2. Our 50-year old embargo: From all I hear and understand after traveling to Cuba for more than a decade, most Cubans genuinely hate the embargo we impose on them. That includes (I would argue) most Cubans that tend to be mostly critical of the Cuban government. Heck, according to surveys, 65 percent of Cuban AMERICANS would prefer Washington allow all Americans to travel freely to Cuba.
After all, we're the Land of the Free, are we?
The Cubans are a proud people, and we don't even realize how we're bullying them -- unsuccessfully at that.
When it comes to Cuba, we're merrily shooting our own foot, cry in pain, and don't even try to understand why.
It's time for some affirmative action in Washington. Let's tell that to our Senators and Representatives.

Johannes Werner
editor
Cuba Standard
Sarasota, FL
www.cubastandard.com

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2gfpalmer(16 comments)posted 3 years, 10 months ago

The embargo is renewed every so often in Congress. To ensure an affirmative vote, the US-Cuban Democracy Pact contributes to Republicans and Democrats alike so long, and only if, they vote to retain the embargo. My representative, Mr Charles Wilson, is one of them. He takes the allowable limit in contributions from the embargo lobbyist yet he hardly knows that his vote deprives his constituents, Ohio farmers and manufacturers a trading partner in Cuba. In the past I have called Rep. Wilson's office, left messages, and sent letters - no response. He rather take the money than reflect on the effects of his vote on his constituents and state. Sadly, The Vindicator is as willing as Mr. Wilson to stay ignorant of the facts.

Gabriel Palmer-Fernandez, Ph.D.
Boardman, OH

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3jmwave(2 comments)posted 3 years, 10 months ago

The article points out the controlling aspect of the US over Cuba. "Its always been in Cuba's power to set the wheels in motion..." Actually it is the US who imposed the embargo on Cuba and it is the US that must repeal it. Cuba does not need to do anything to please the US since it is Cuba who has been injured. First by the continuing economic embargo of 1960, then by an invasion in 1961, then followed by the terrorist actions of Operation Mongoose(see US documents) which continues to this day(with over 3,000 Cubans dead so far) by private groups of terrorist free in Miami. Alpha 66, a well known para-military organization,("enemy combatants" by Bush's definition) currently meets in Miami and openly plans actions against Cuba. Even the Cuban-American Congresswoman Ileana Ros lobbied effectively for the pardon and release of at least two known terrorist one as recent as 2008 who was incarcerated for killing a Cuban diplomat in New York City. Just looking at the history of some past and present staff and assessors of the Cuban-American politicians in both the House and Senate one appreciates the extent and depth of US aggression against Cuba. One may then question who must change. Cuba has been very explicit as to the wanting normalization of relations with the US but the US stated policy is to pressure the Cuban people economically and politically so they revolt against their government. That policy has not changed since 1959. Currently US taxpayers funds some of these regime-change efforts to the tune of 45 million dollars a year. Add the cost of maintaining an embargo and, the trade US businesses lose and we have some real money. We are not even counting the human cost. Perhaps the US may want to finally liberate itself form a bad policy, liberate its own citizens and allow them the freedom to travel and trade with Cuba. Its hard though, Congressman Charlie Wilson and his friend Albio Sires(Cuban-American Congressman from New Jersey and friend to some very violent Cuban-Americans) seem to prefer the money and power of the Cuban Political PAC than the liberation of Americans so they may trade with and travel to Cuba.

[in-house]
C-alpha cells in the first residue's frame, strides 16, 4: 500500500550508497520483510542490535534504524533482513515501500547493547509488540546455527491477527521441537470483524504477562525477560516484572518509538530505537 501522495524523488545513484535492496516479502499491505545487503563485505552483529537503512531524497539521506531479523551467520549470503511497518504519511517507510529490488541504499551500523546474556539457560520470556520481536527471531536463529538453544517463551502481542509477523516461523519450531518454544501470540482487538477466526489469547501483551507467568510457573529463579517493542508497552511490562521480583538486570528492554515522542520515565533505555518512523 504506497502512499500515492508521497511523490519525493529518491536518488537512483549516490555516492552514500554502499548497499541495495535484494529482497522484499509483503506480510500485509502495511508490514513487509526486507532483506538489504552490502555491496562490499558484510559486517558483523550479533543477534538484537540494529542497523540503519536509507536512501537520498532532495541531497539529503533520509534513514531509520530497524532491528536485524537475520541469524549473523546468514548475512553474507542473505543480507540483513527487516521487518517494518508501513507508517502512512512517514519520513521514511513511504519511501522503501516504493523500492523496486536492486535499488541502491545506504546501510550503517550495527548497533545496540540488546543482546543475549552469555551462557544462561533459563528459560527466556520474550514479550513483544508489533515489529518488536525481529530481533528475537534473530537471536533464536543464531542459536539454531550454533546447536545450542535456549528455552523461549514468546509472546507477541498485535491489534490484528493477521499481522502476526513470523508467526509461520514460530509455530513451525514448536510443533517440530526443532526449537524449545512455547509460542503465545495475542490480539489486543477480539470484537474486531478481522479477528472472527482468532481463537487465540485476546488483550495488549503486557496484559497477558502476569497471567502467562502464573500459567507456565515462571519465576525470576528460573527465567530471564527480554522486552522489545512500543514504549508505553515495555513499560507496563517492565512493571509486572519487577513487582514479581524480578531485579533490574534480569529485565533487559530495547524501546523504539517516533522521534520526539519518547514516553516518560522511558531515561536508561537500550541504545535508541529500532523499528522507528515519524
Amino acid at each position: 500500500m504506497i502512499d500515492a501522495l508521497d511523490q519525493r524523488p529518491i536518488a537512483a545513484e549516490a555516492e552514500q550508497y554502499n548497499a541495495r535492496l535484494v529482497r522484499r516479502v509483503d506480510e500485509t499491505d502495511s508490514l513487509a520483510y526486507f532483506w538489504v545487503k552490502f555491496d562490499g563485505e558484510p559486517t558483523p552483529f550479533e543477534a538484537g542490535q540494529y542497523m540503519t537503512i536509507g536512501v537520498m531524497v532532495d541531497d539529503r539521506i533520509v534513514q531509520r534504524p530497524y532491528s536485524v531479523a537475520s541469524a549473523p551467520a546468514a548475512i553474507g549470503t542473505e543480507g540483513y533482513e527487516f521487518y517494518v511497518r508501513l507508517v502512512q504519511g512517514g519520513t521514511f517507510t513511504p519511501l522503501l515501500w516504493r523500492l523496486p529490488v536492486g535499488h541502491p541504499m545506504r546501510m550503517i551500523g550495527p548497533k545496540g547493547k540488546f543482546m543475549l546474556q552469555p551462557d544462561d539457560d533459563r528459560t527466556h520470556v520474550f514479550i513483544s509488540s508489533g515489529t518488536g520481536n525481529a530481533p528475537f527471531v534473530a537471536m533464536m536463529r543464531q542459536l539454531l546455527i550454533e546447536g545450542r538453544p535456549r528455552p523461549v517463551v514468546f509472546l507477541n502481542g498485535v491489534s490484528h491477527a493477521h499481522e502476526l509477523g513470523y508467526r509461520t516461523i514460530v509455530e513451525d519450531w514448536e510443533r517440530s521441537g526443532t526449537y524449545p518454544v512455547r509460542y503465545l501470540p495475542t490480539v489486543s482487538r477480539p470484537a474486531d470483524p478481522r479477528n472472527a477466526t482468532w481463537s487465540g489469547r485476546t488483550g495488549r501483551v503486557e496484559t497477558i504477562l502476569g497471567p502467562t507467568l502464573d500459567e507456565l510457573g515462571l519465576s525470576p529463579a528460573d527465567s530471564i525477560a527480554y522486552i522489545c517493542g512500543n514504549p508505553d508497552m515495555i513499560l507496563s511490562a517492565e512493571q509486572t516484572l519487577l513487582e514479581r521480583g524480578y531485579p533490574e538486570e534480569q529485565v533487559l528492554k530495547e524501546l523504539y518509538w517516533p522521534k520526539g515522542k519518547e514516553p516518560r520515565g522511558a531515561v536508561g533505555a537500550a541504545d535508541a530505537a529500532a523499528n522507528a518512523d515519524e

Milton Sanchez-Parodi, MD
Poland, OH

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4Ianacek(891 comments)posted 3 years, 10 months ago

Youngstown should be taking advantage of the opportunity to forge trade & cultural links with Cuba in preparation for the lifting of the embargo.

That would include direct flights to Havana .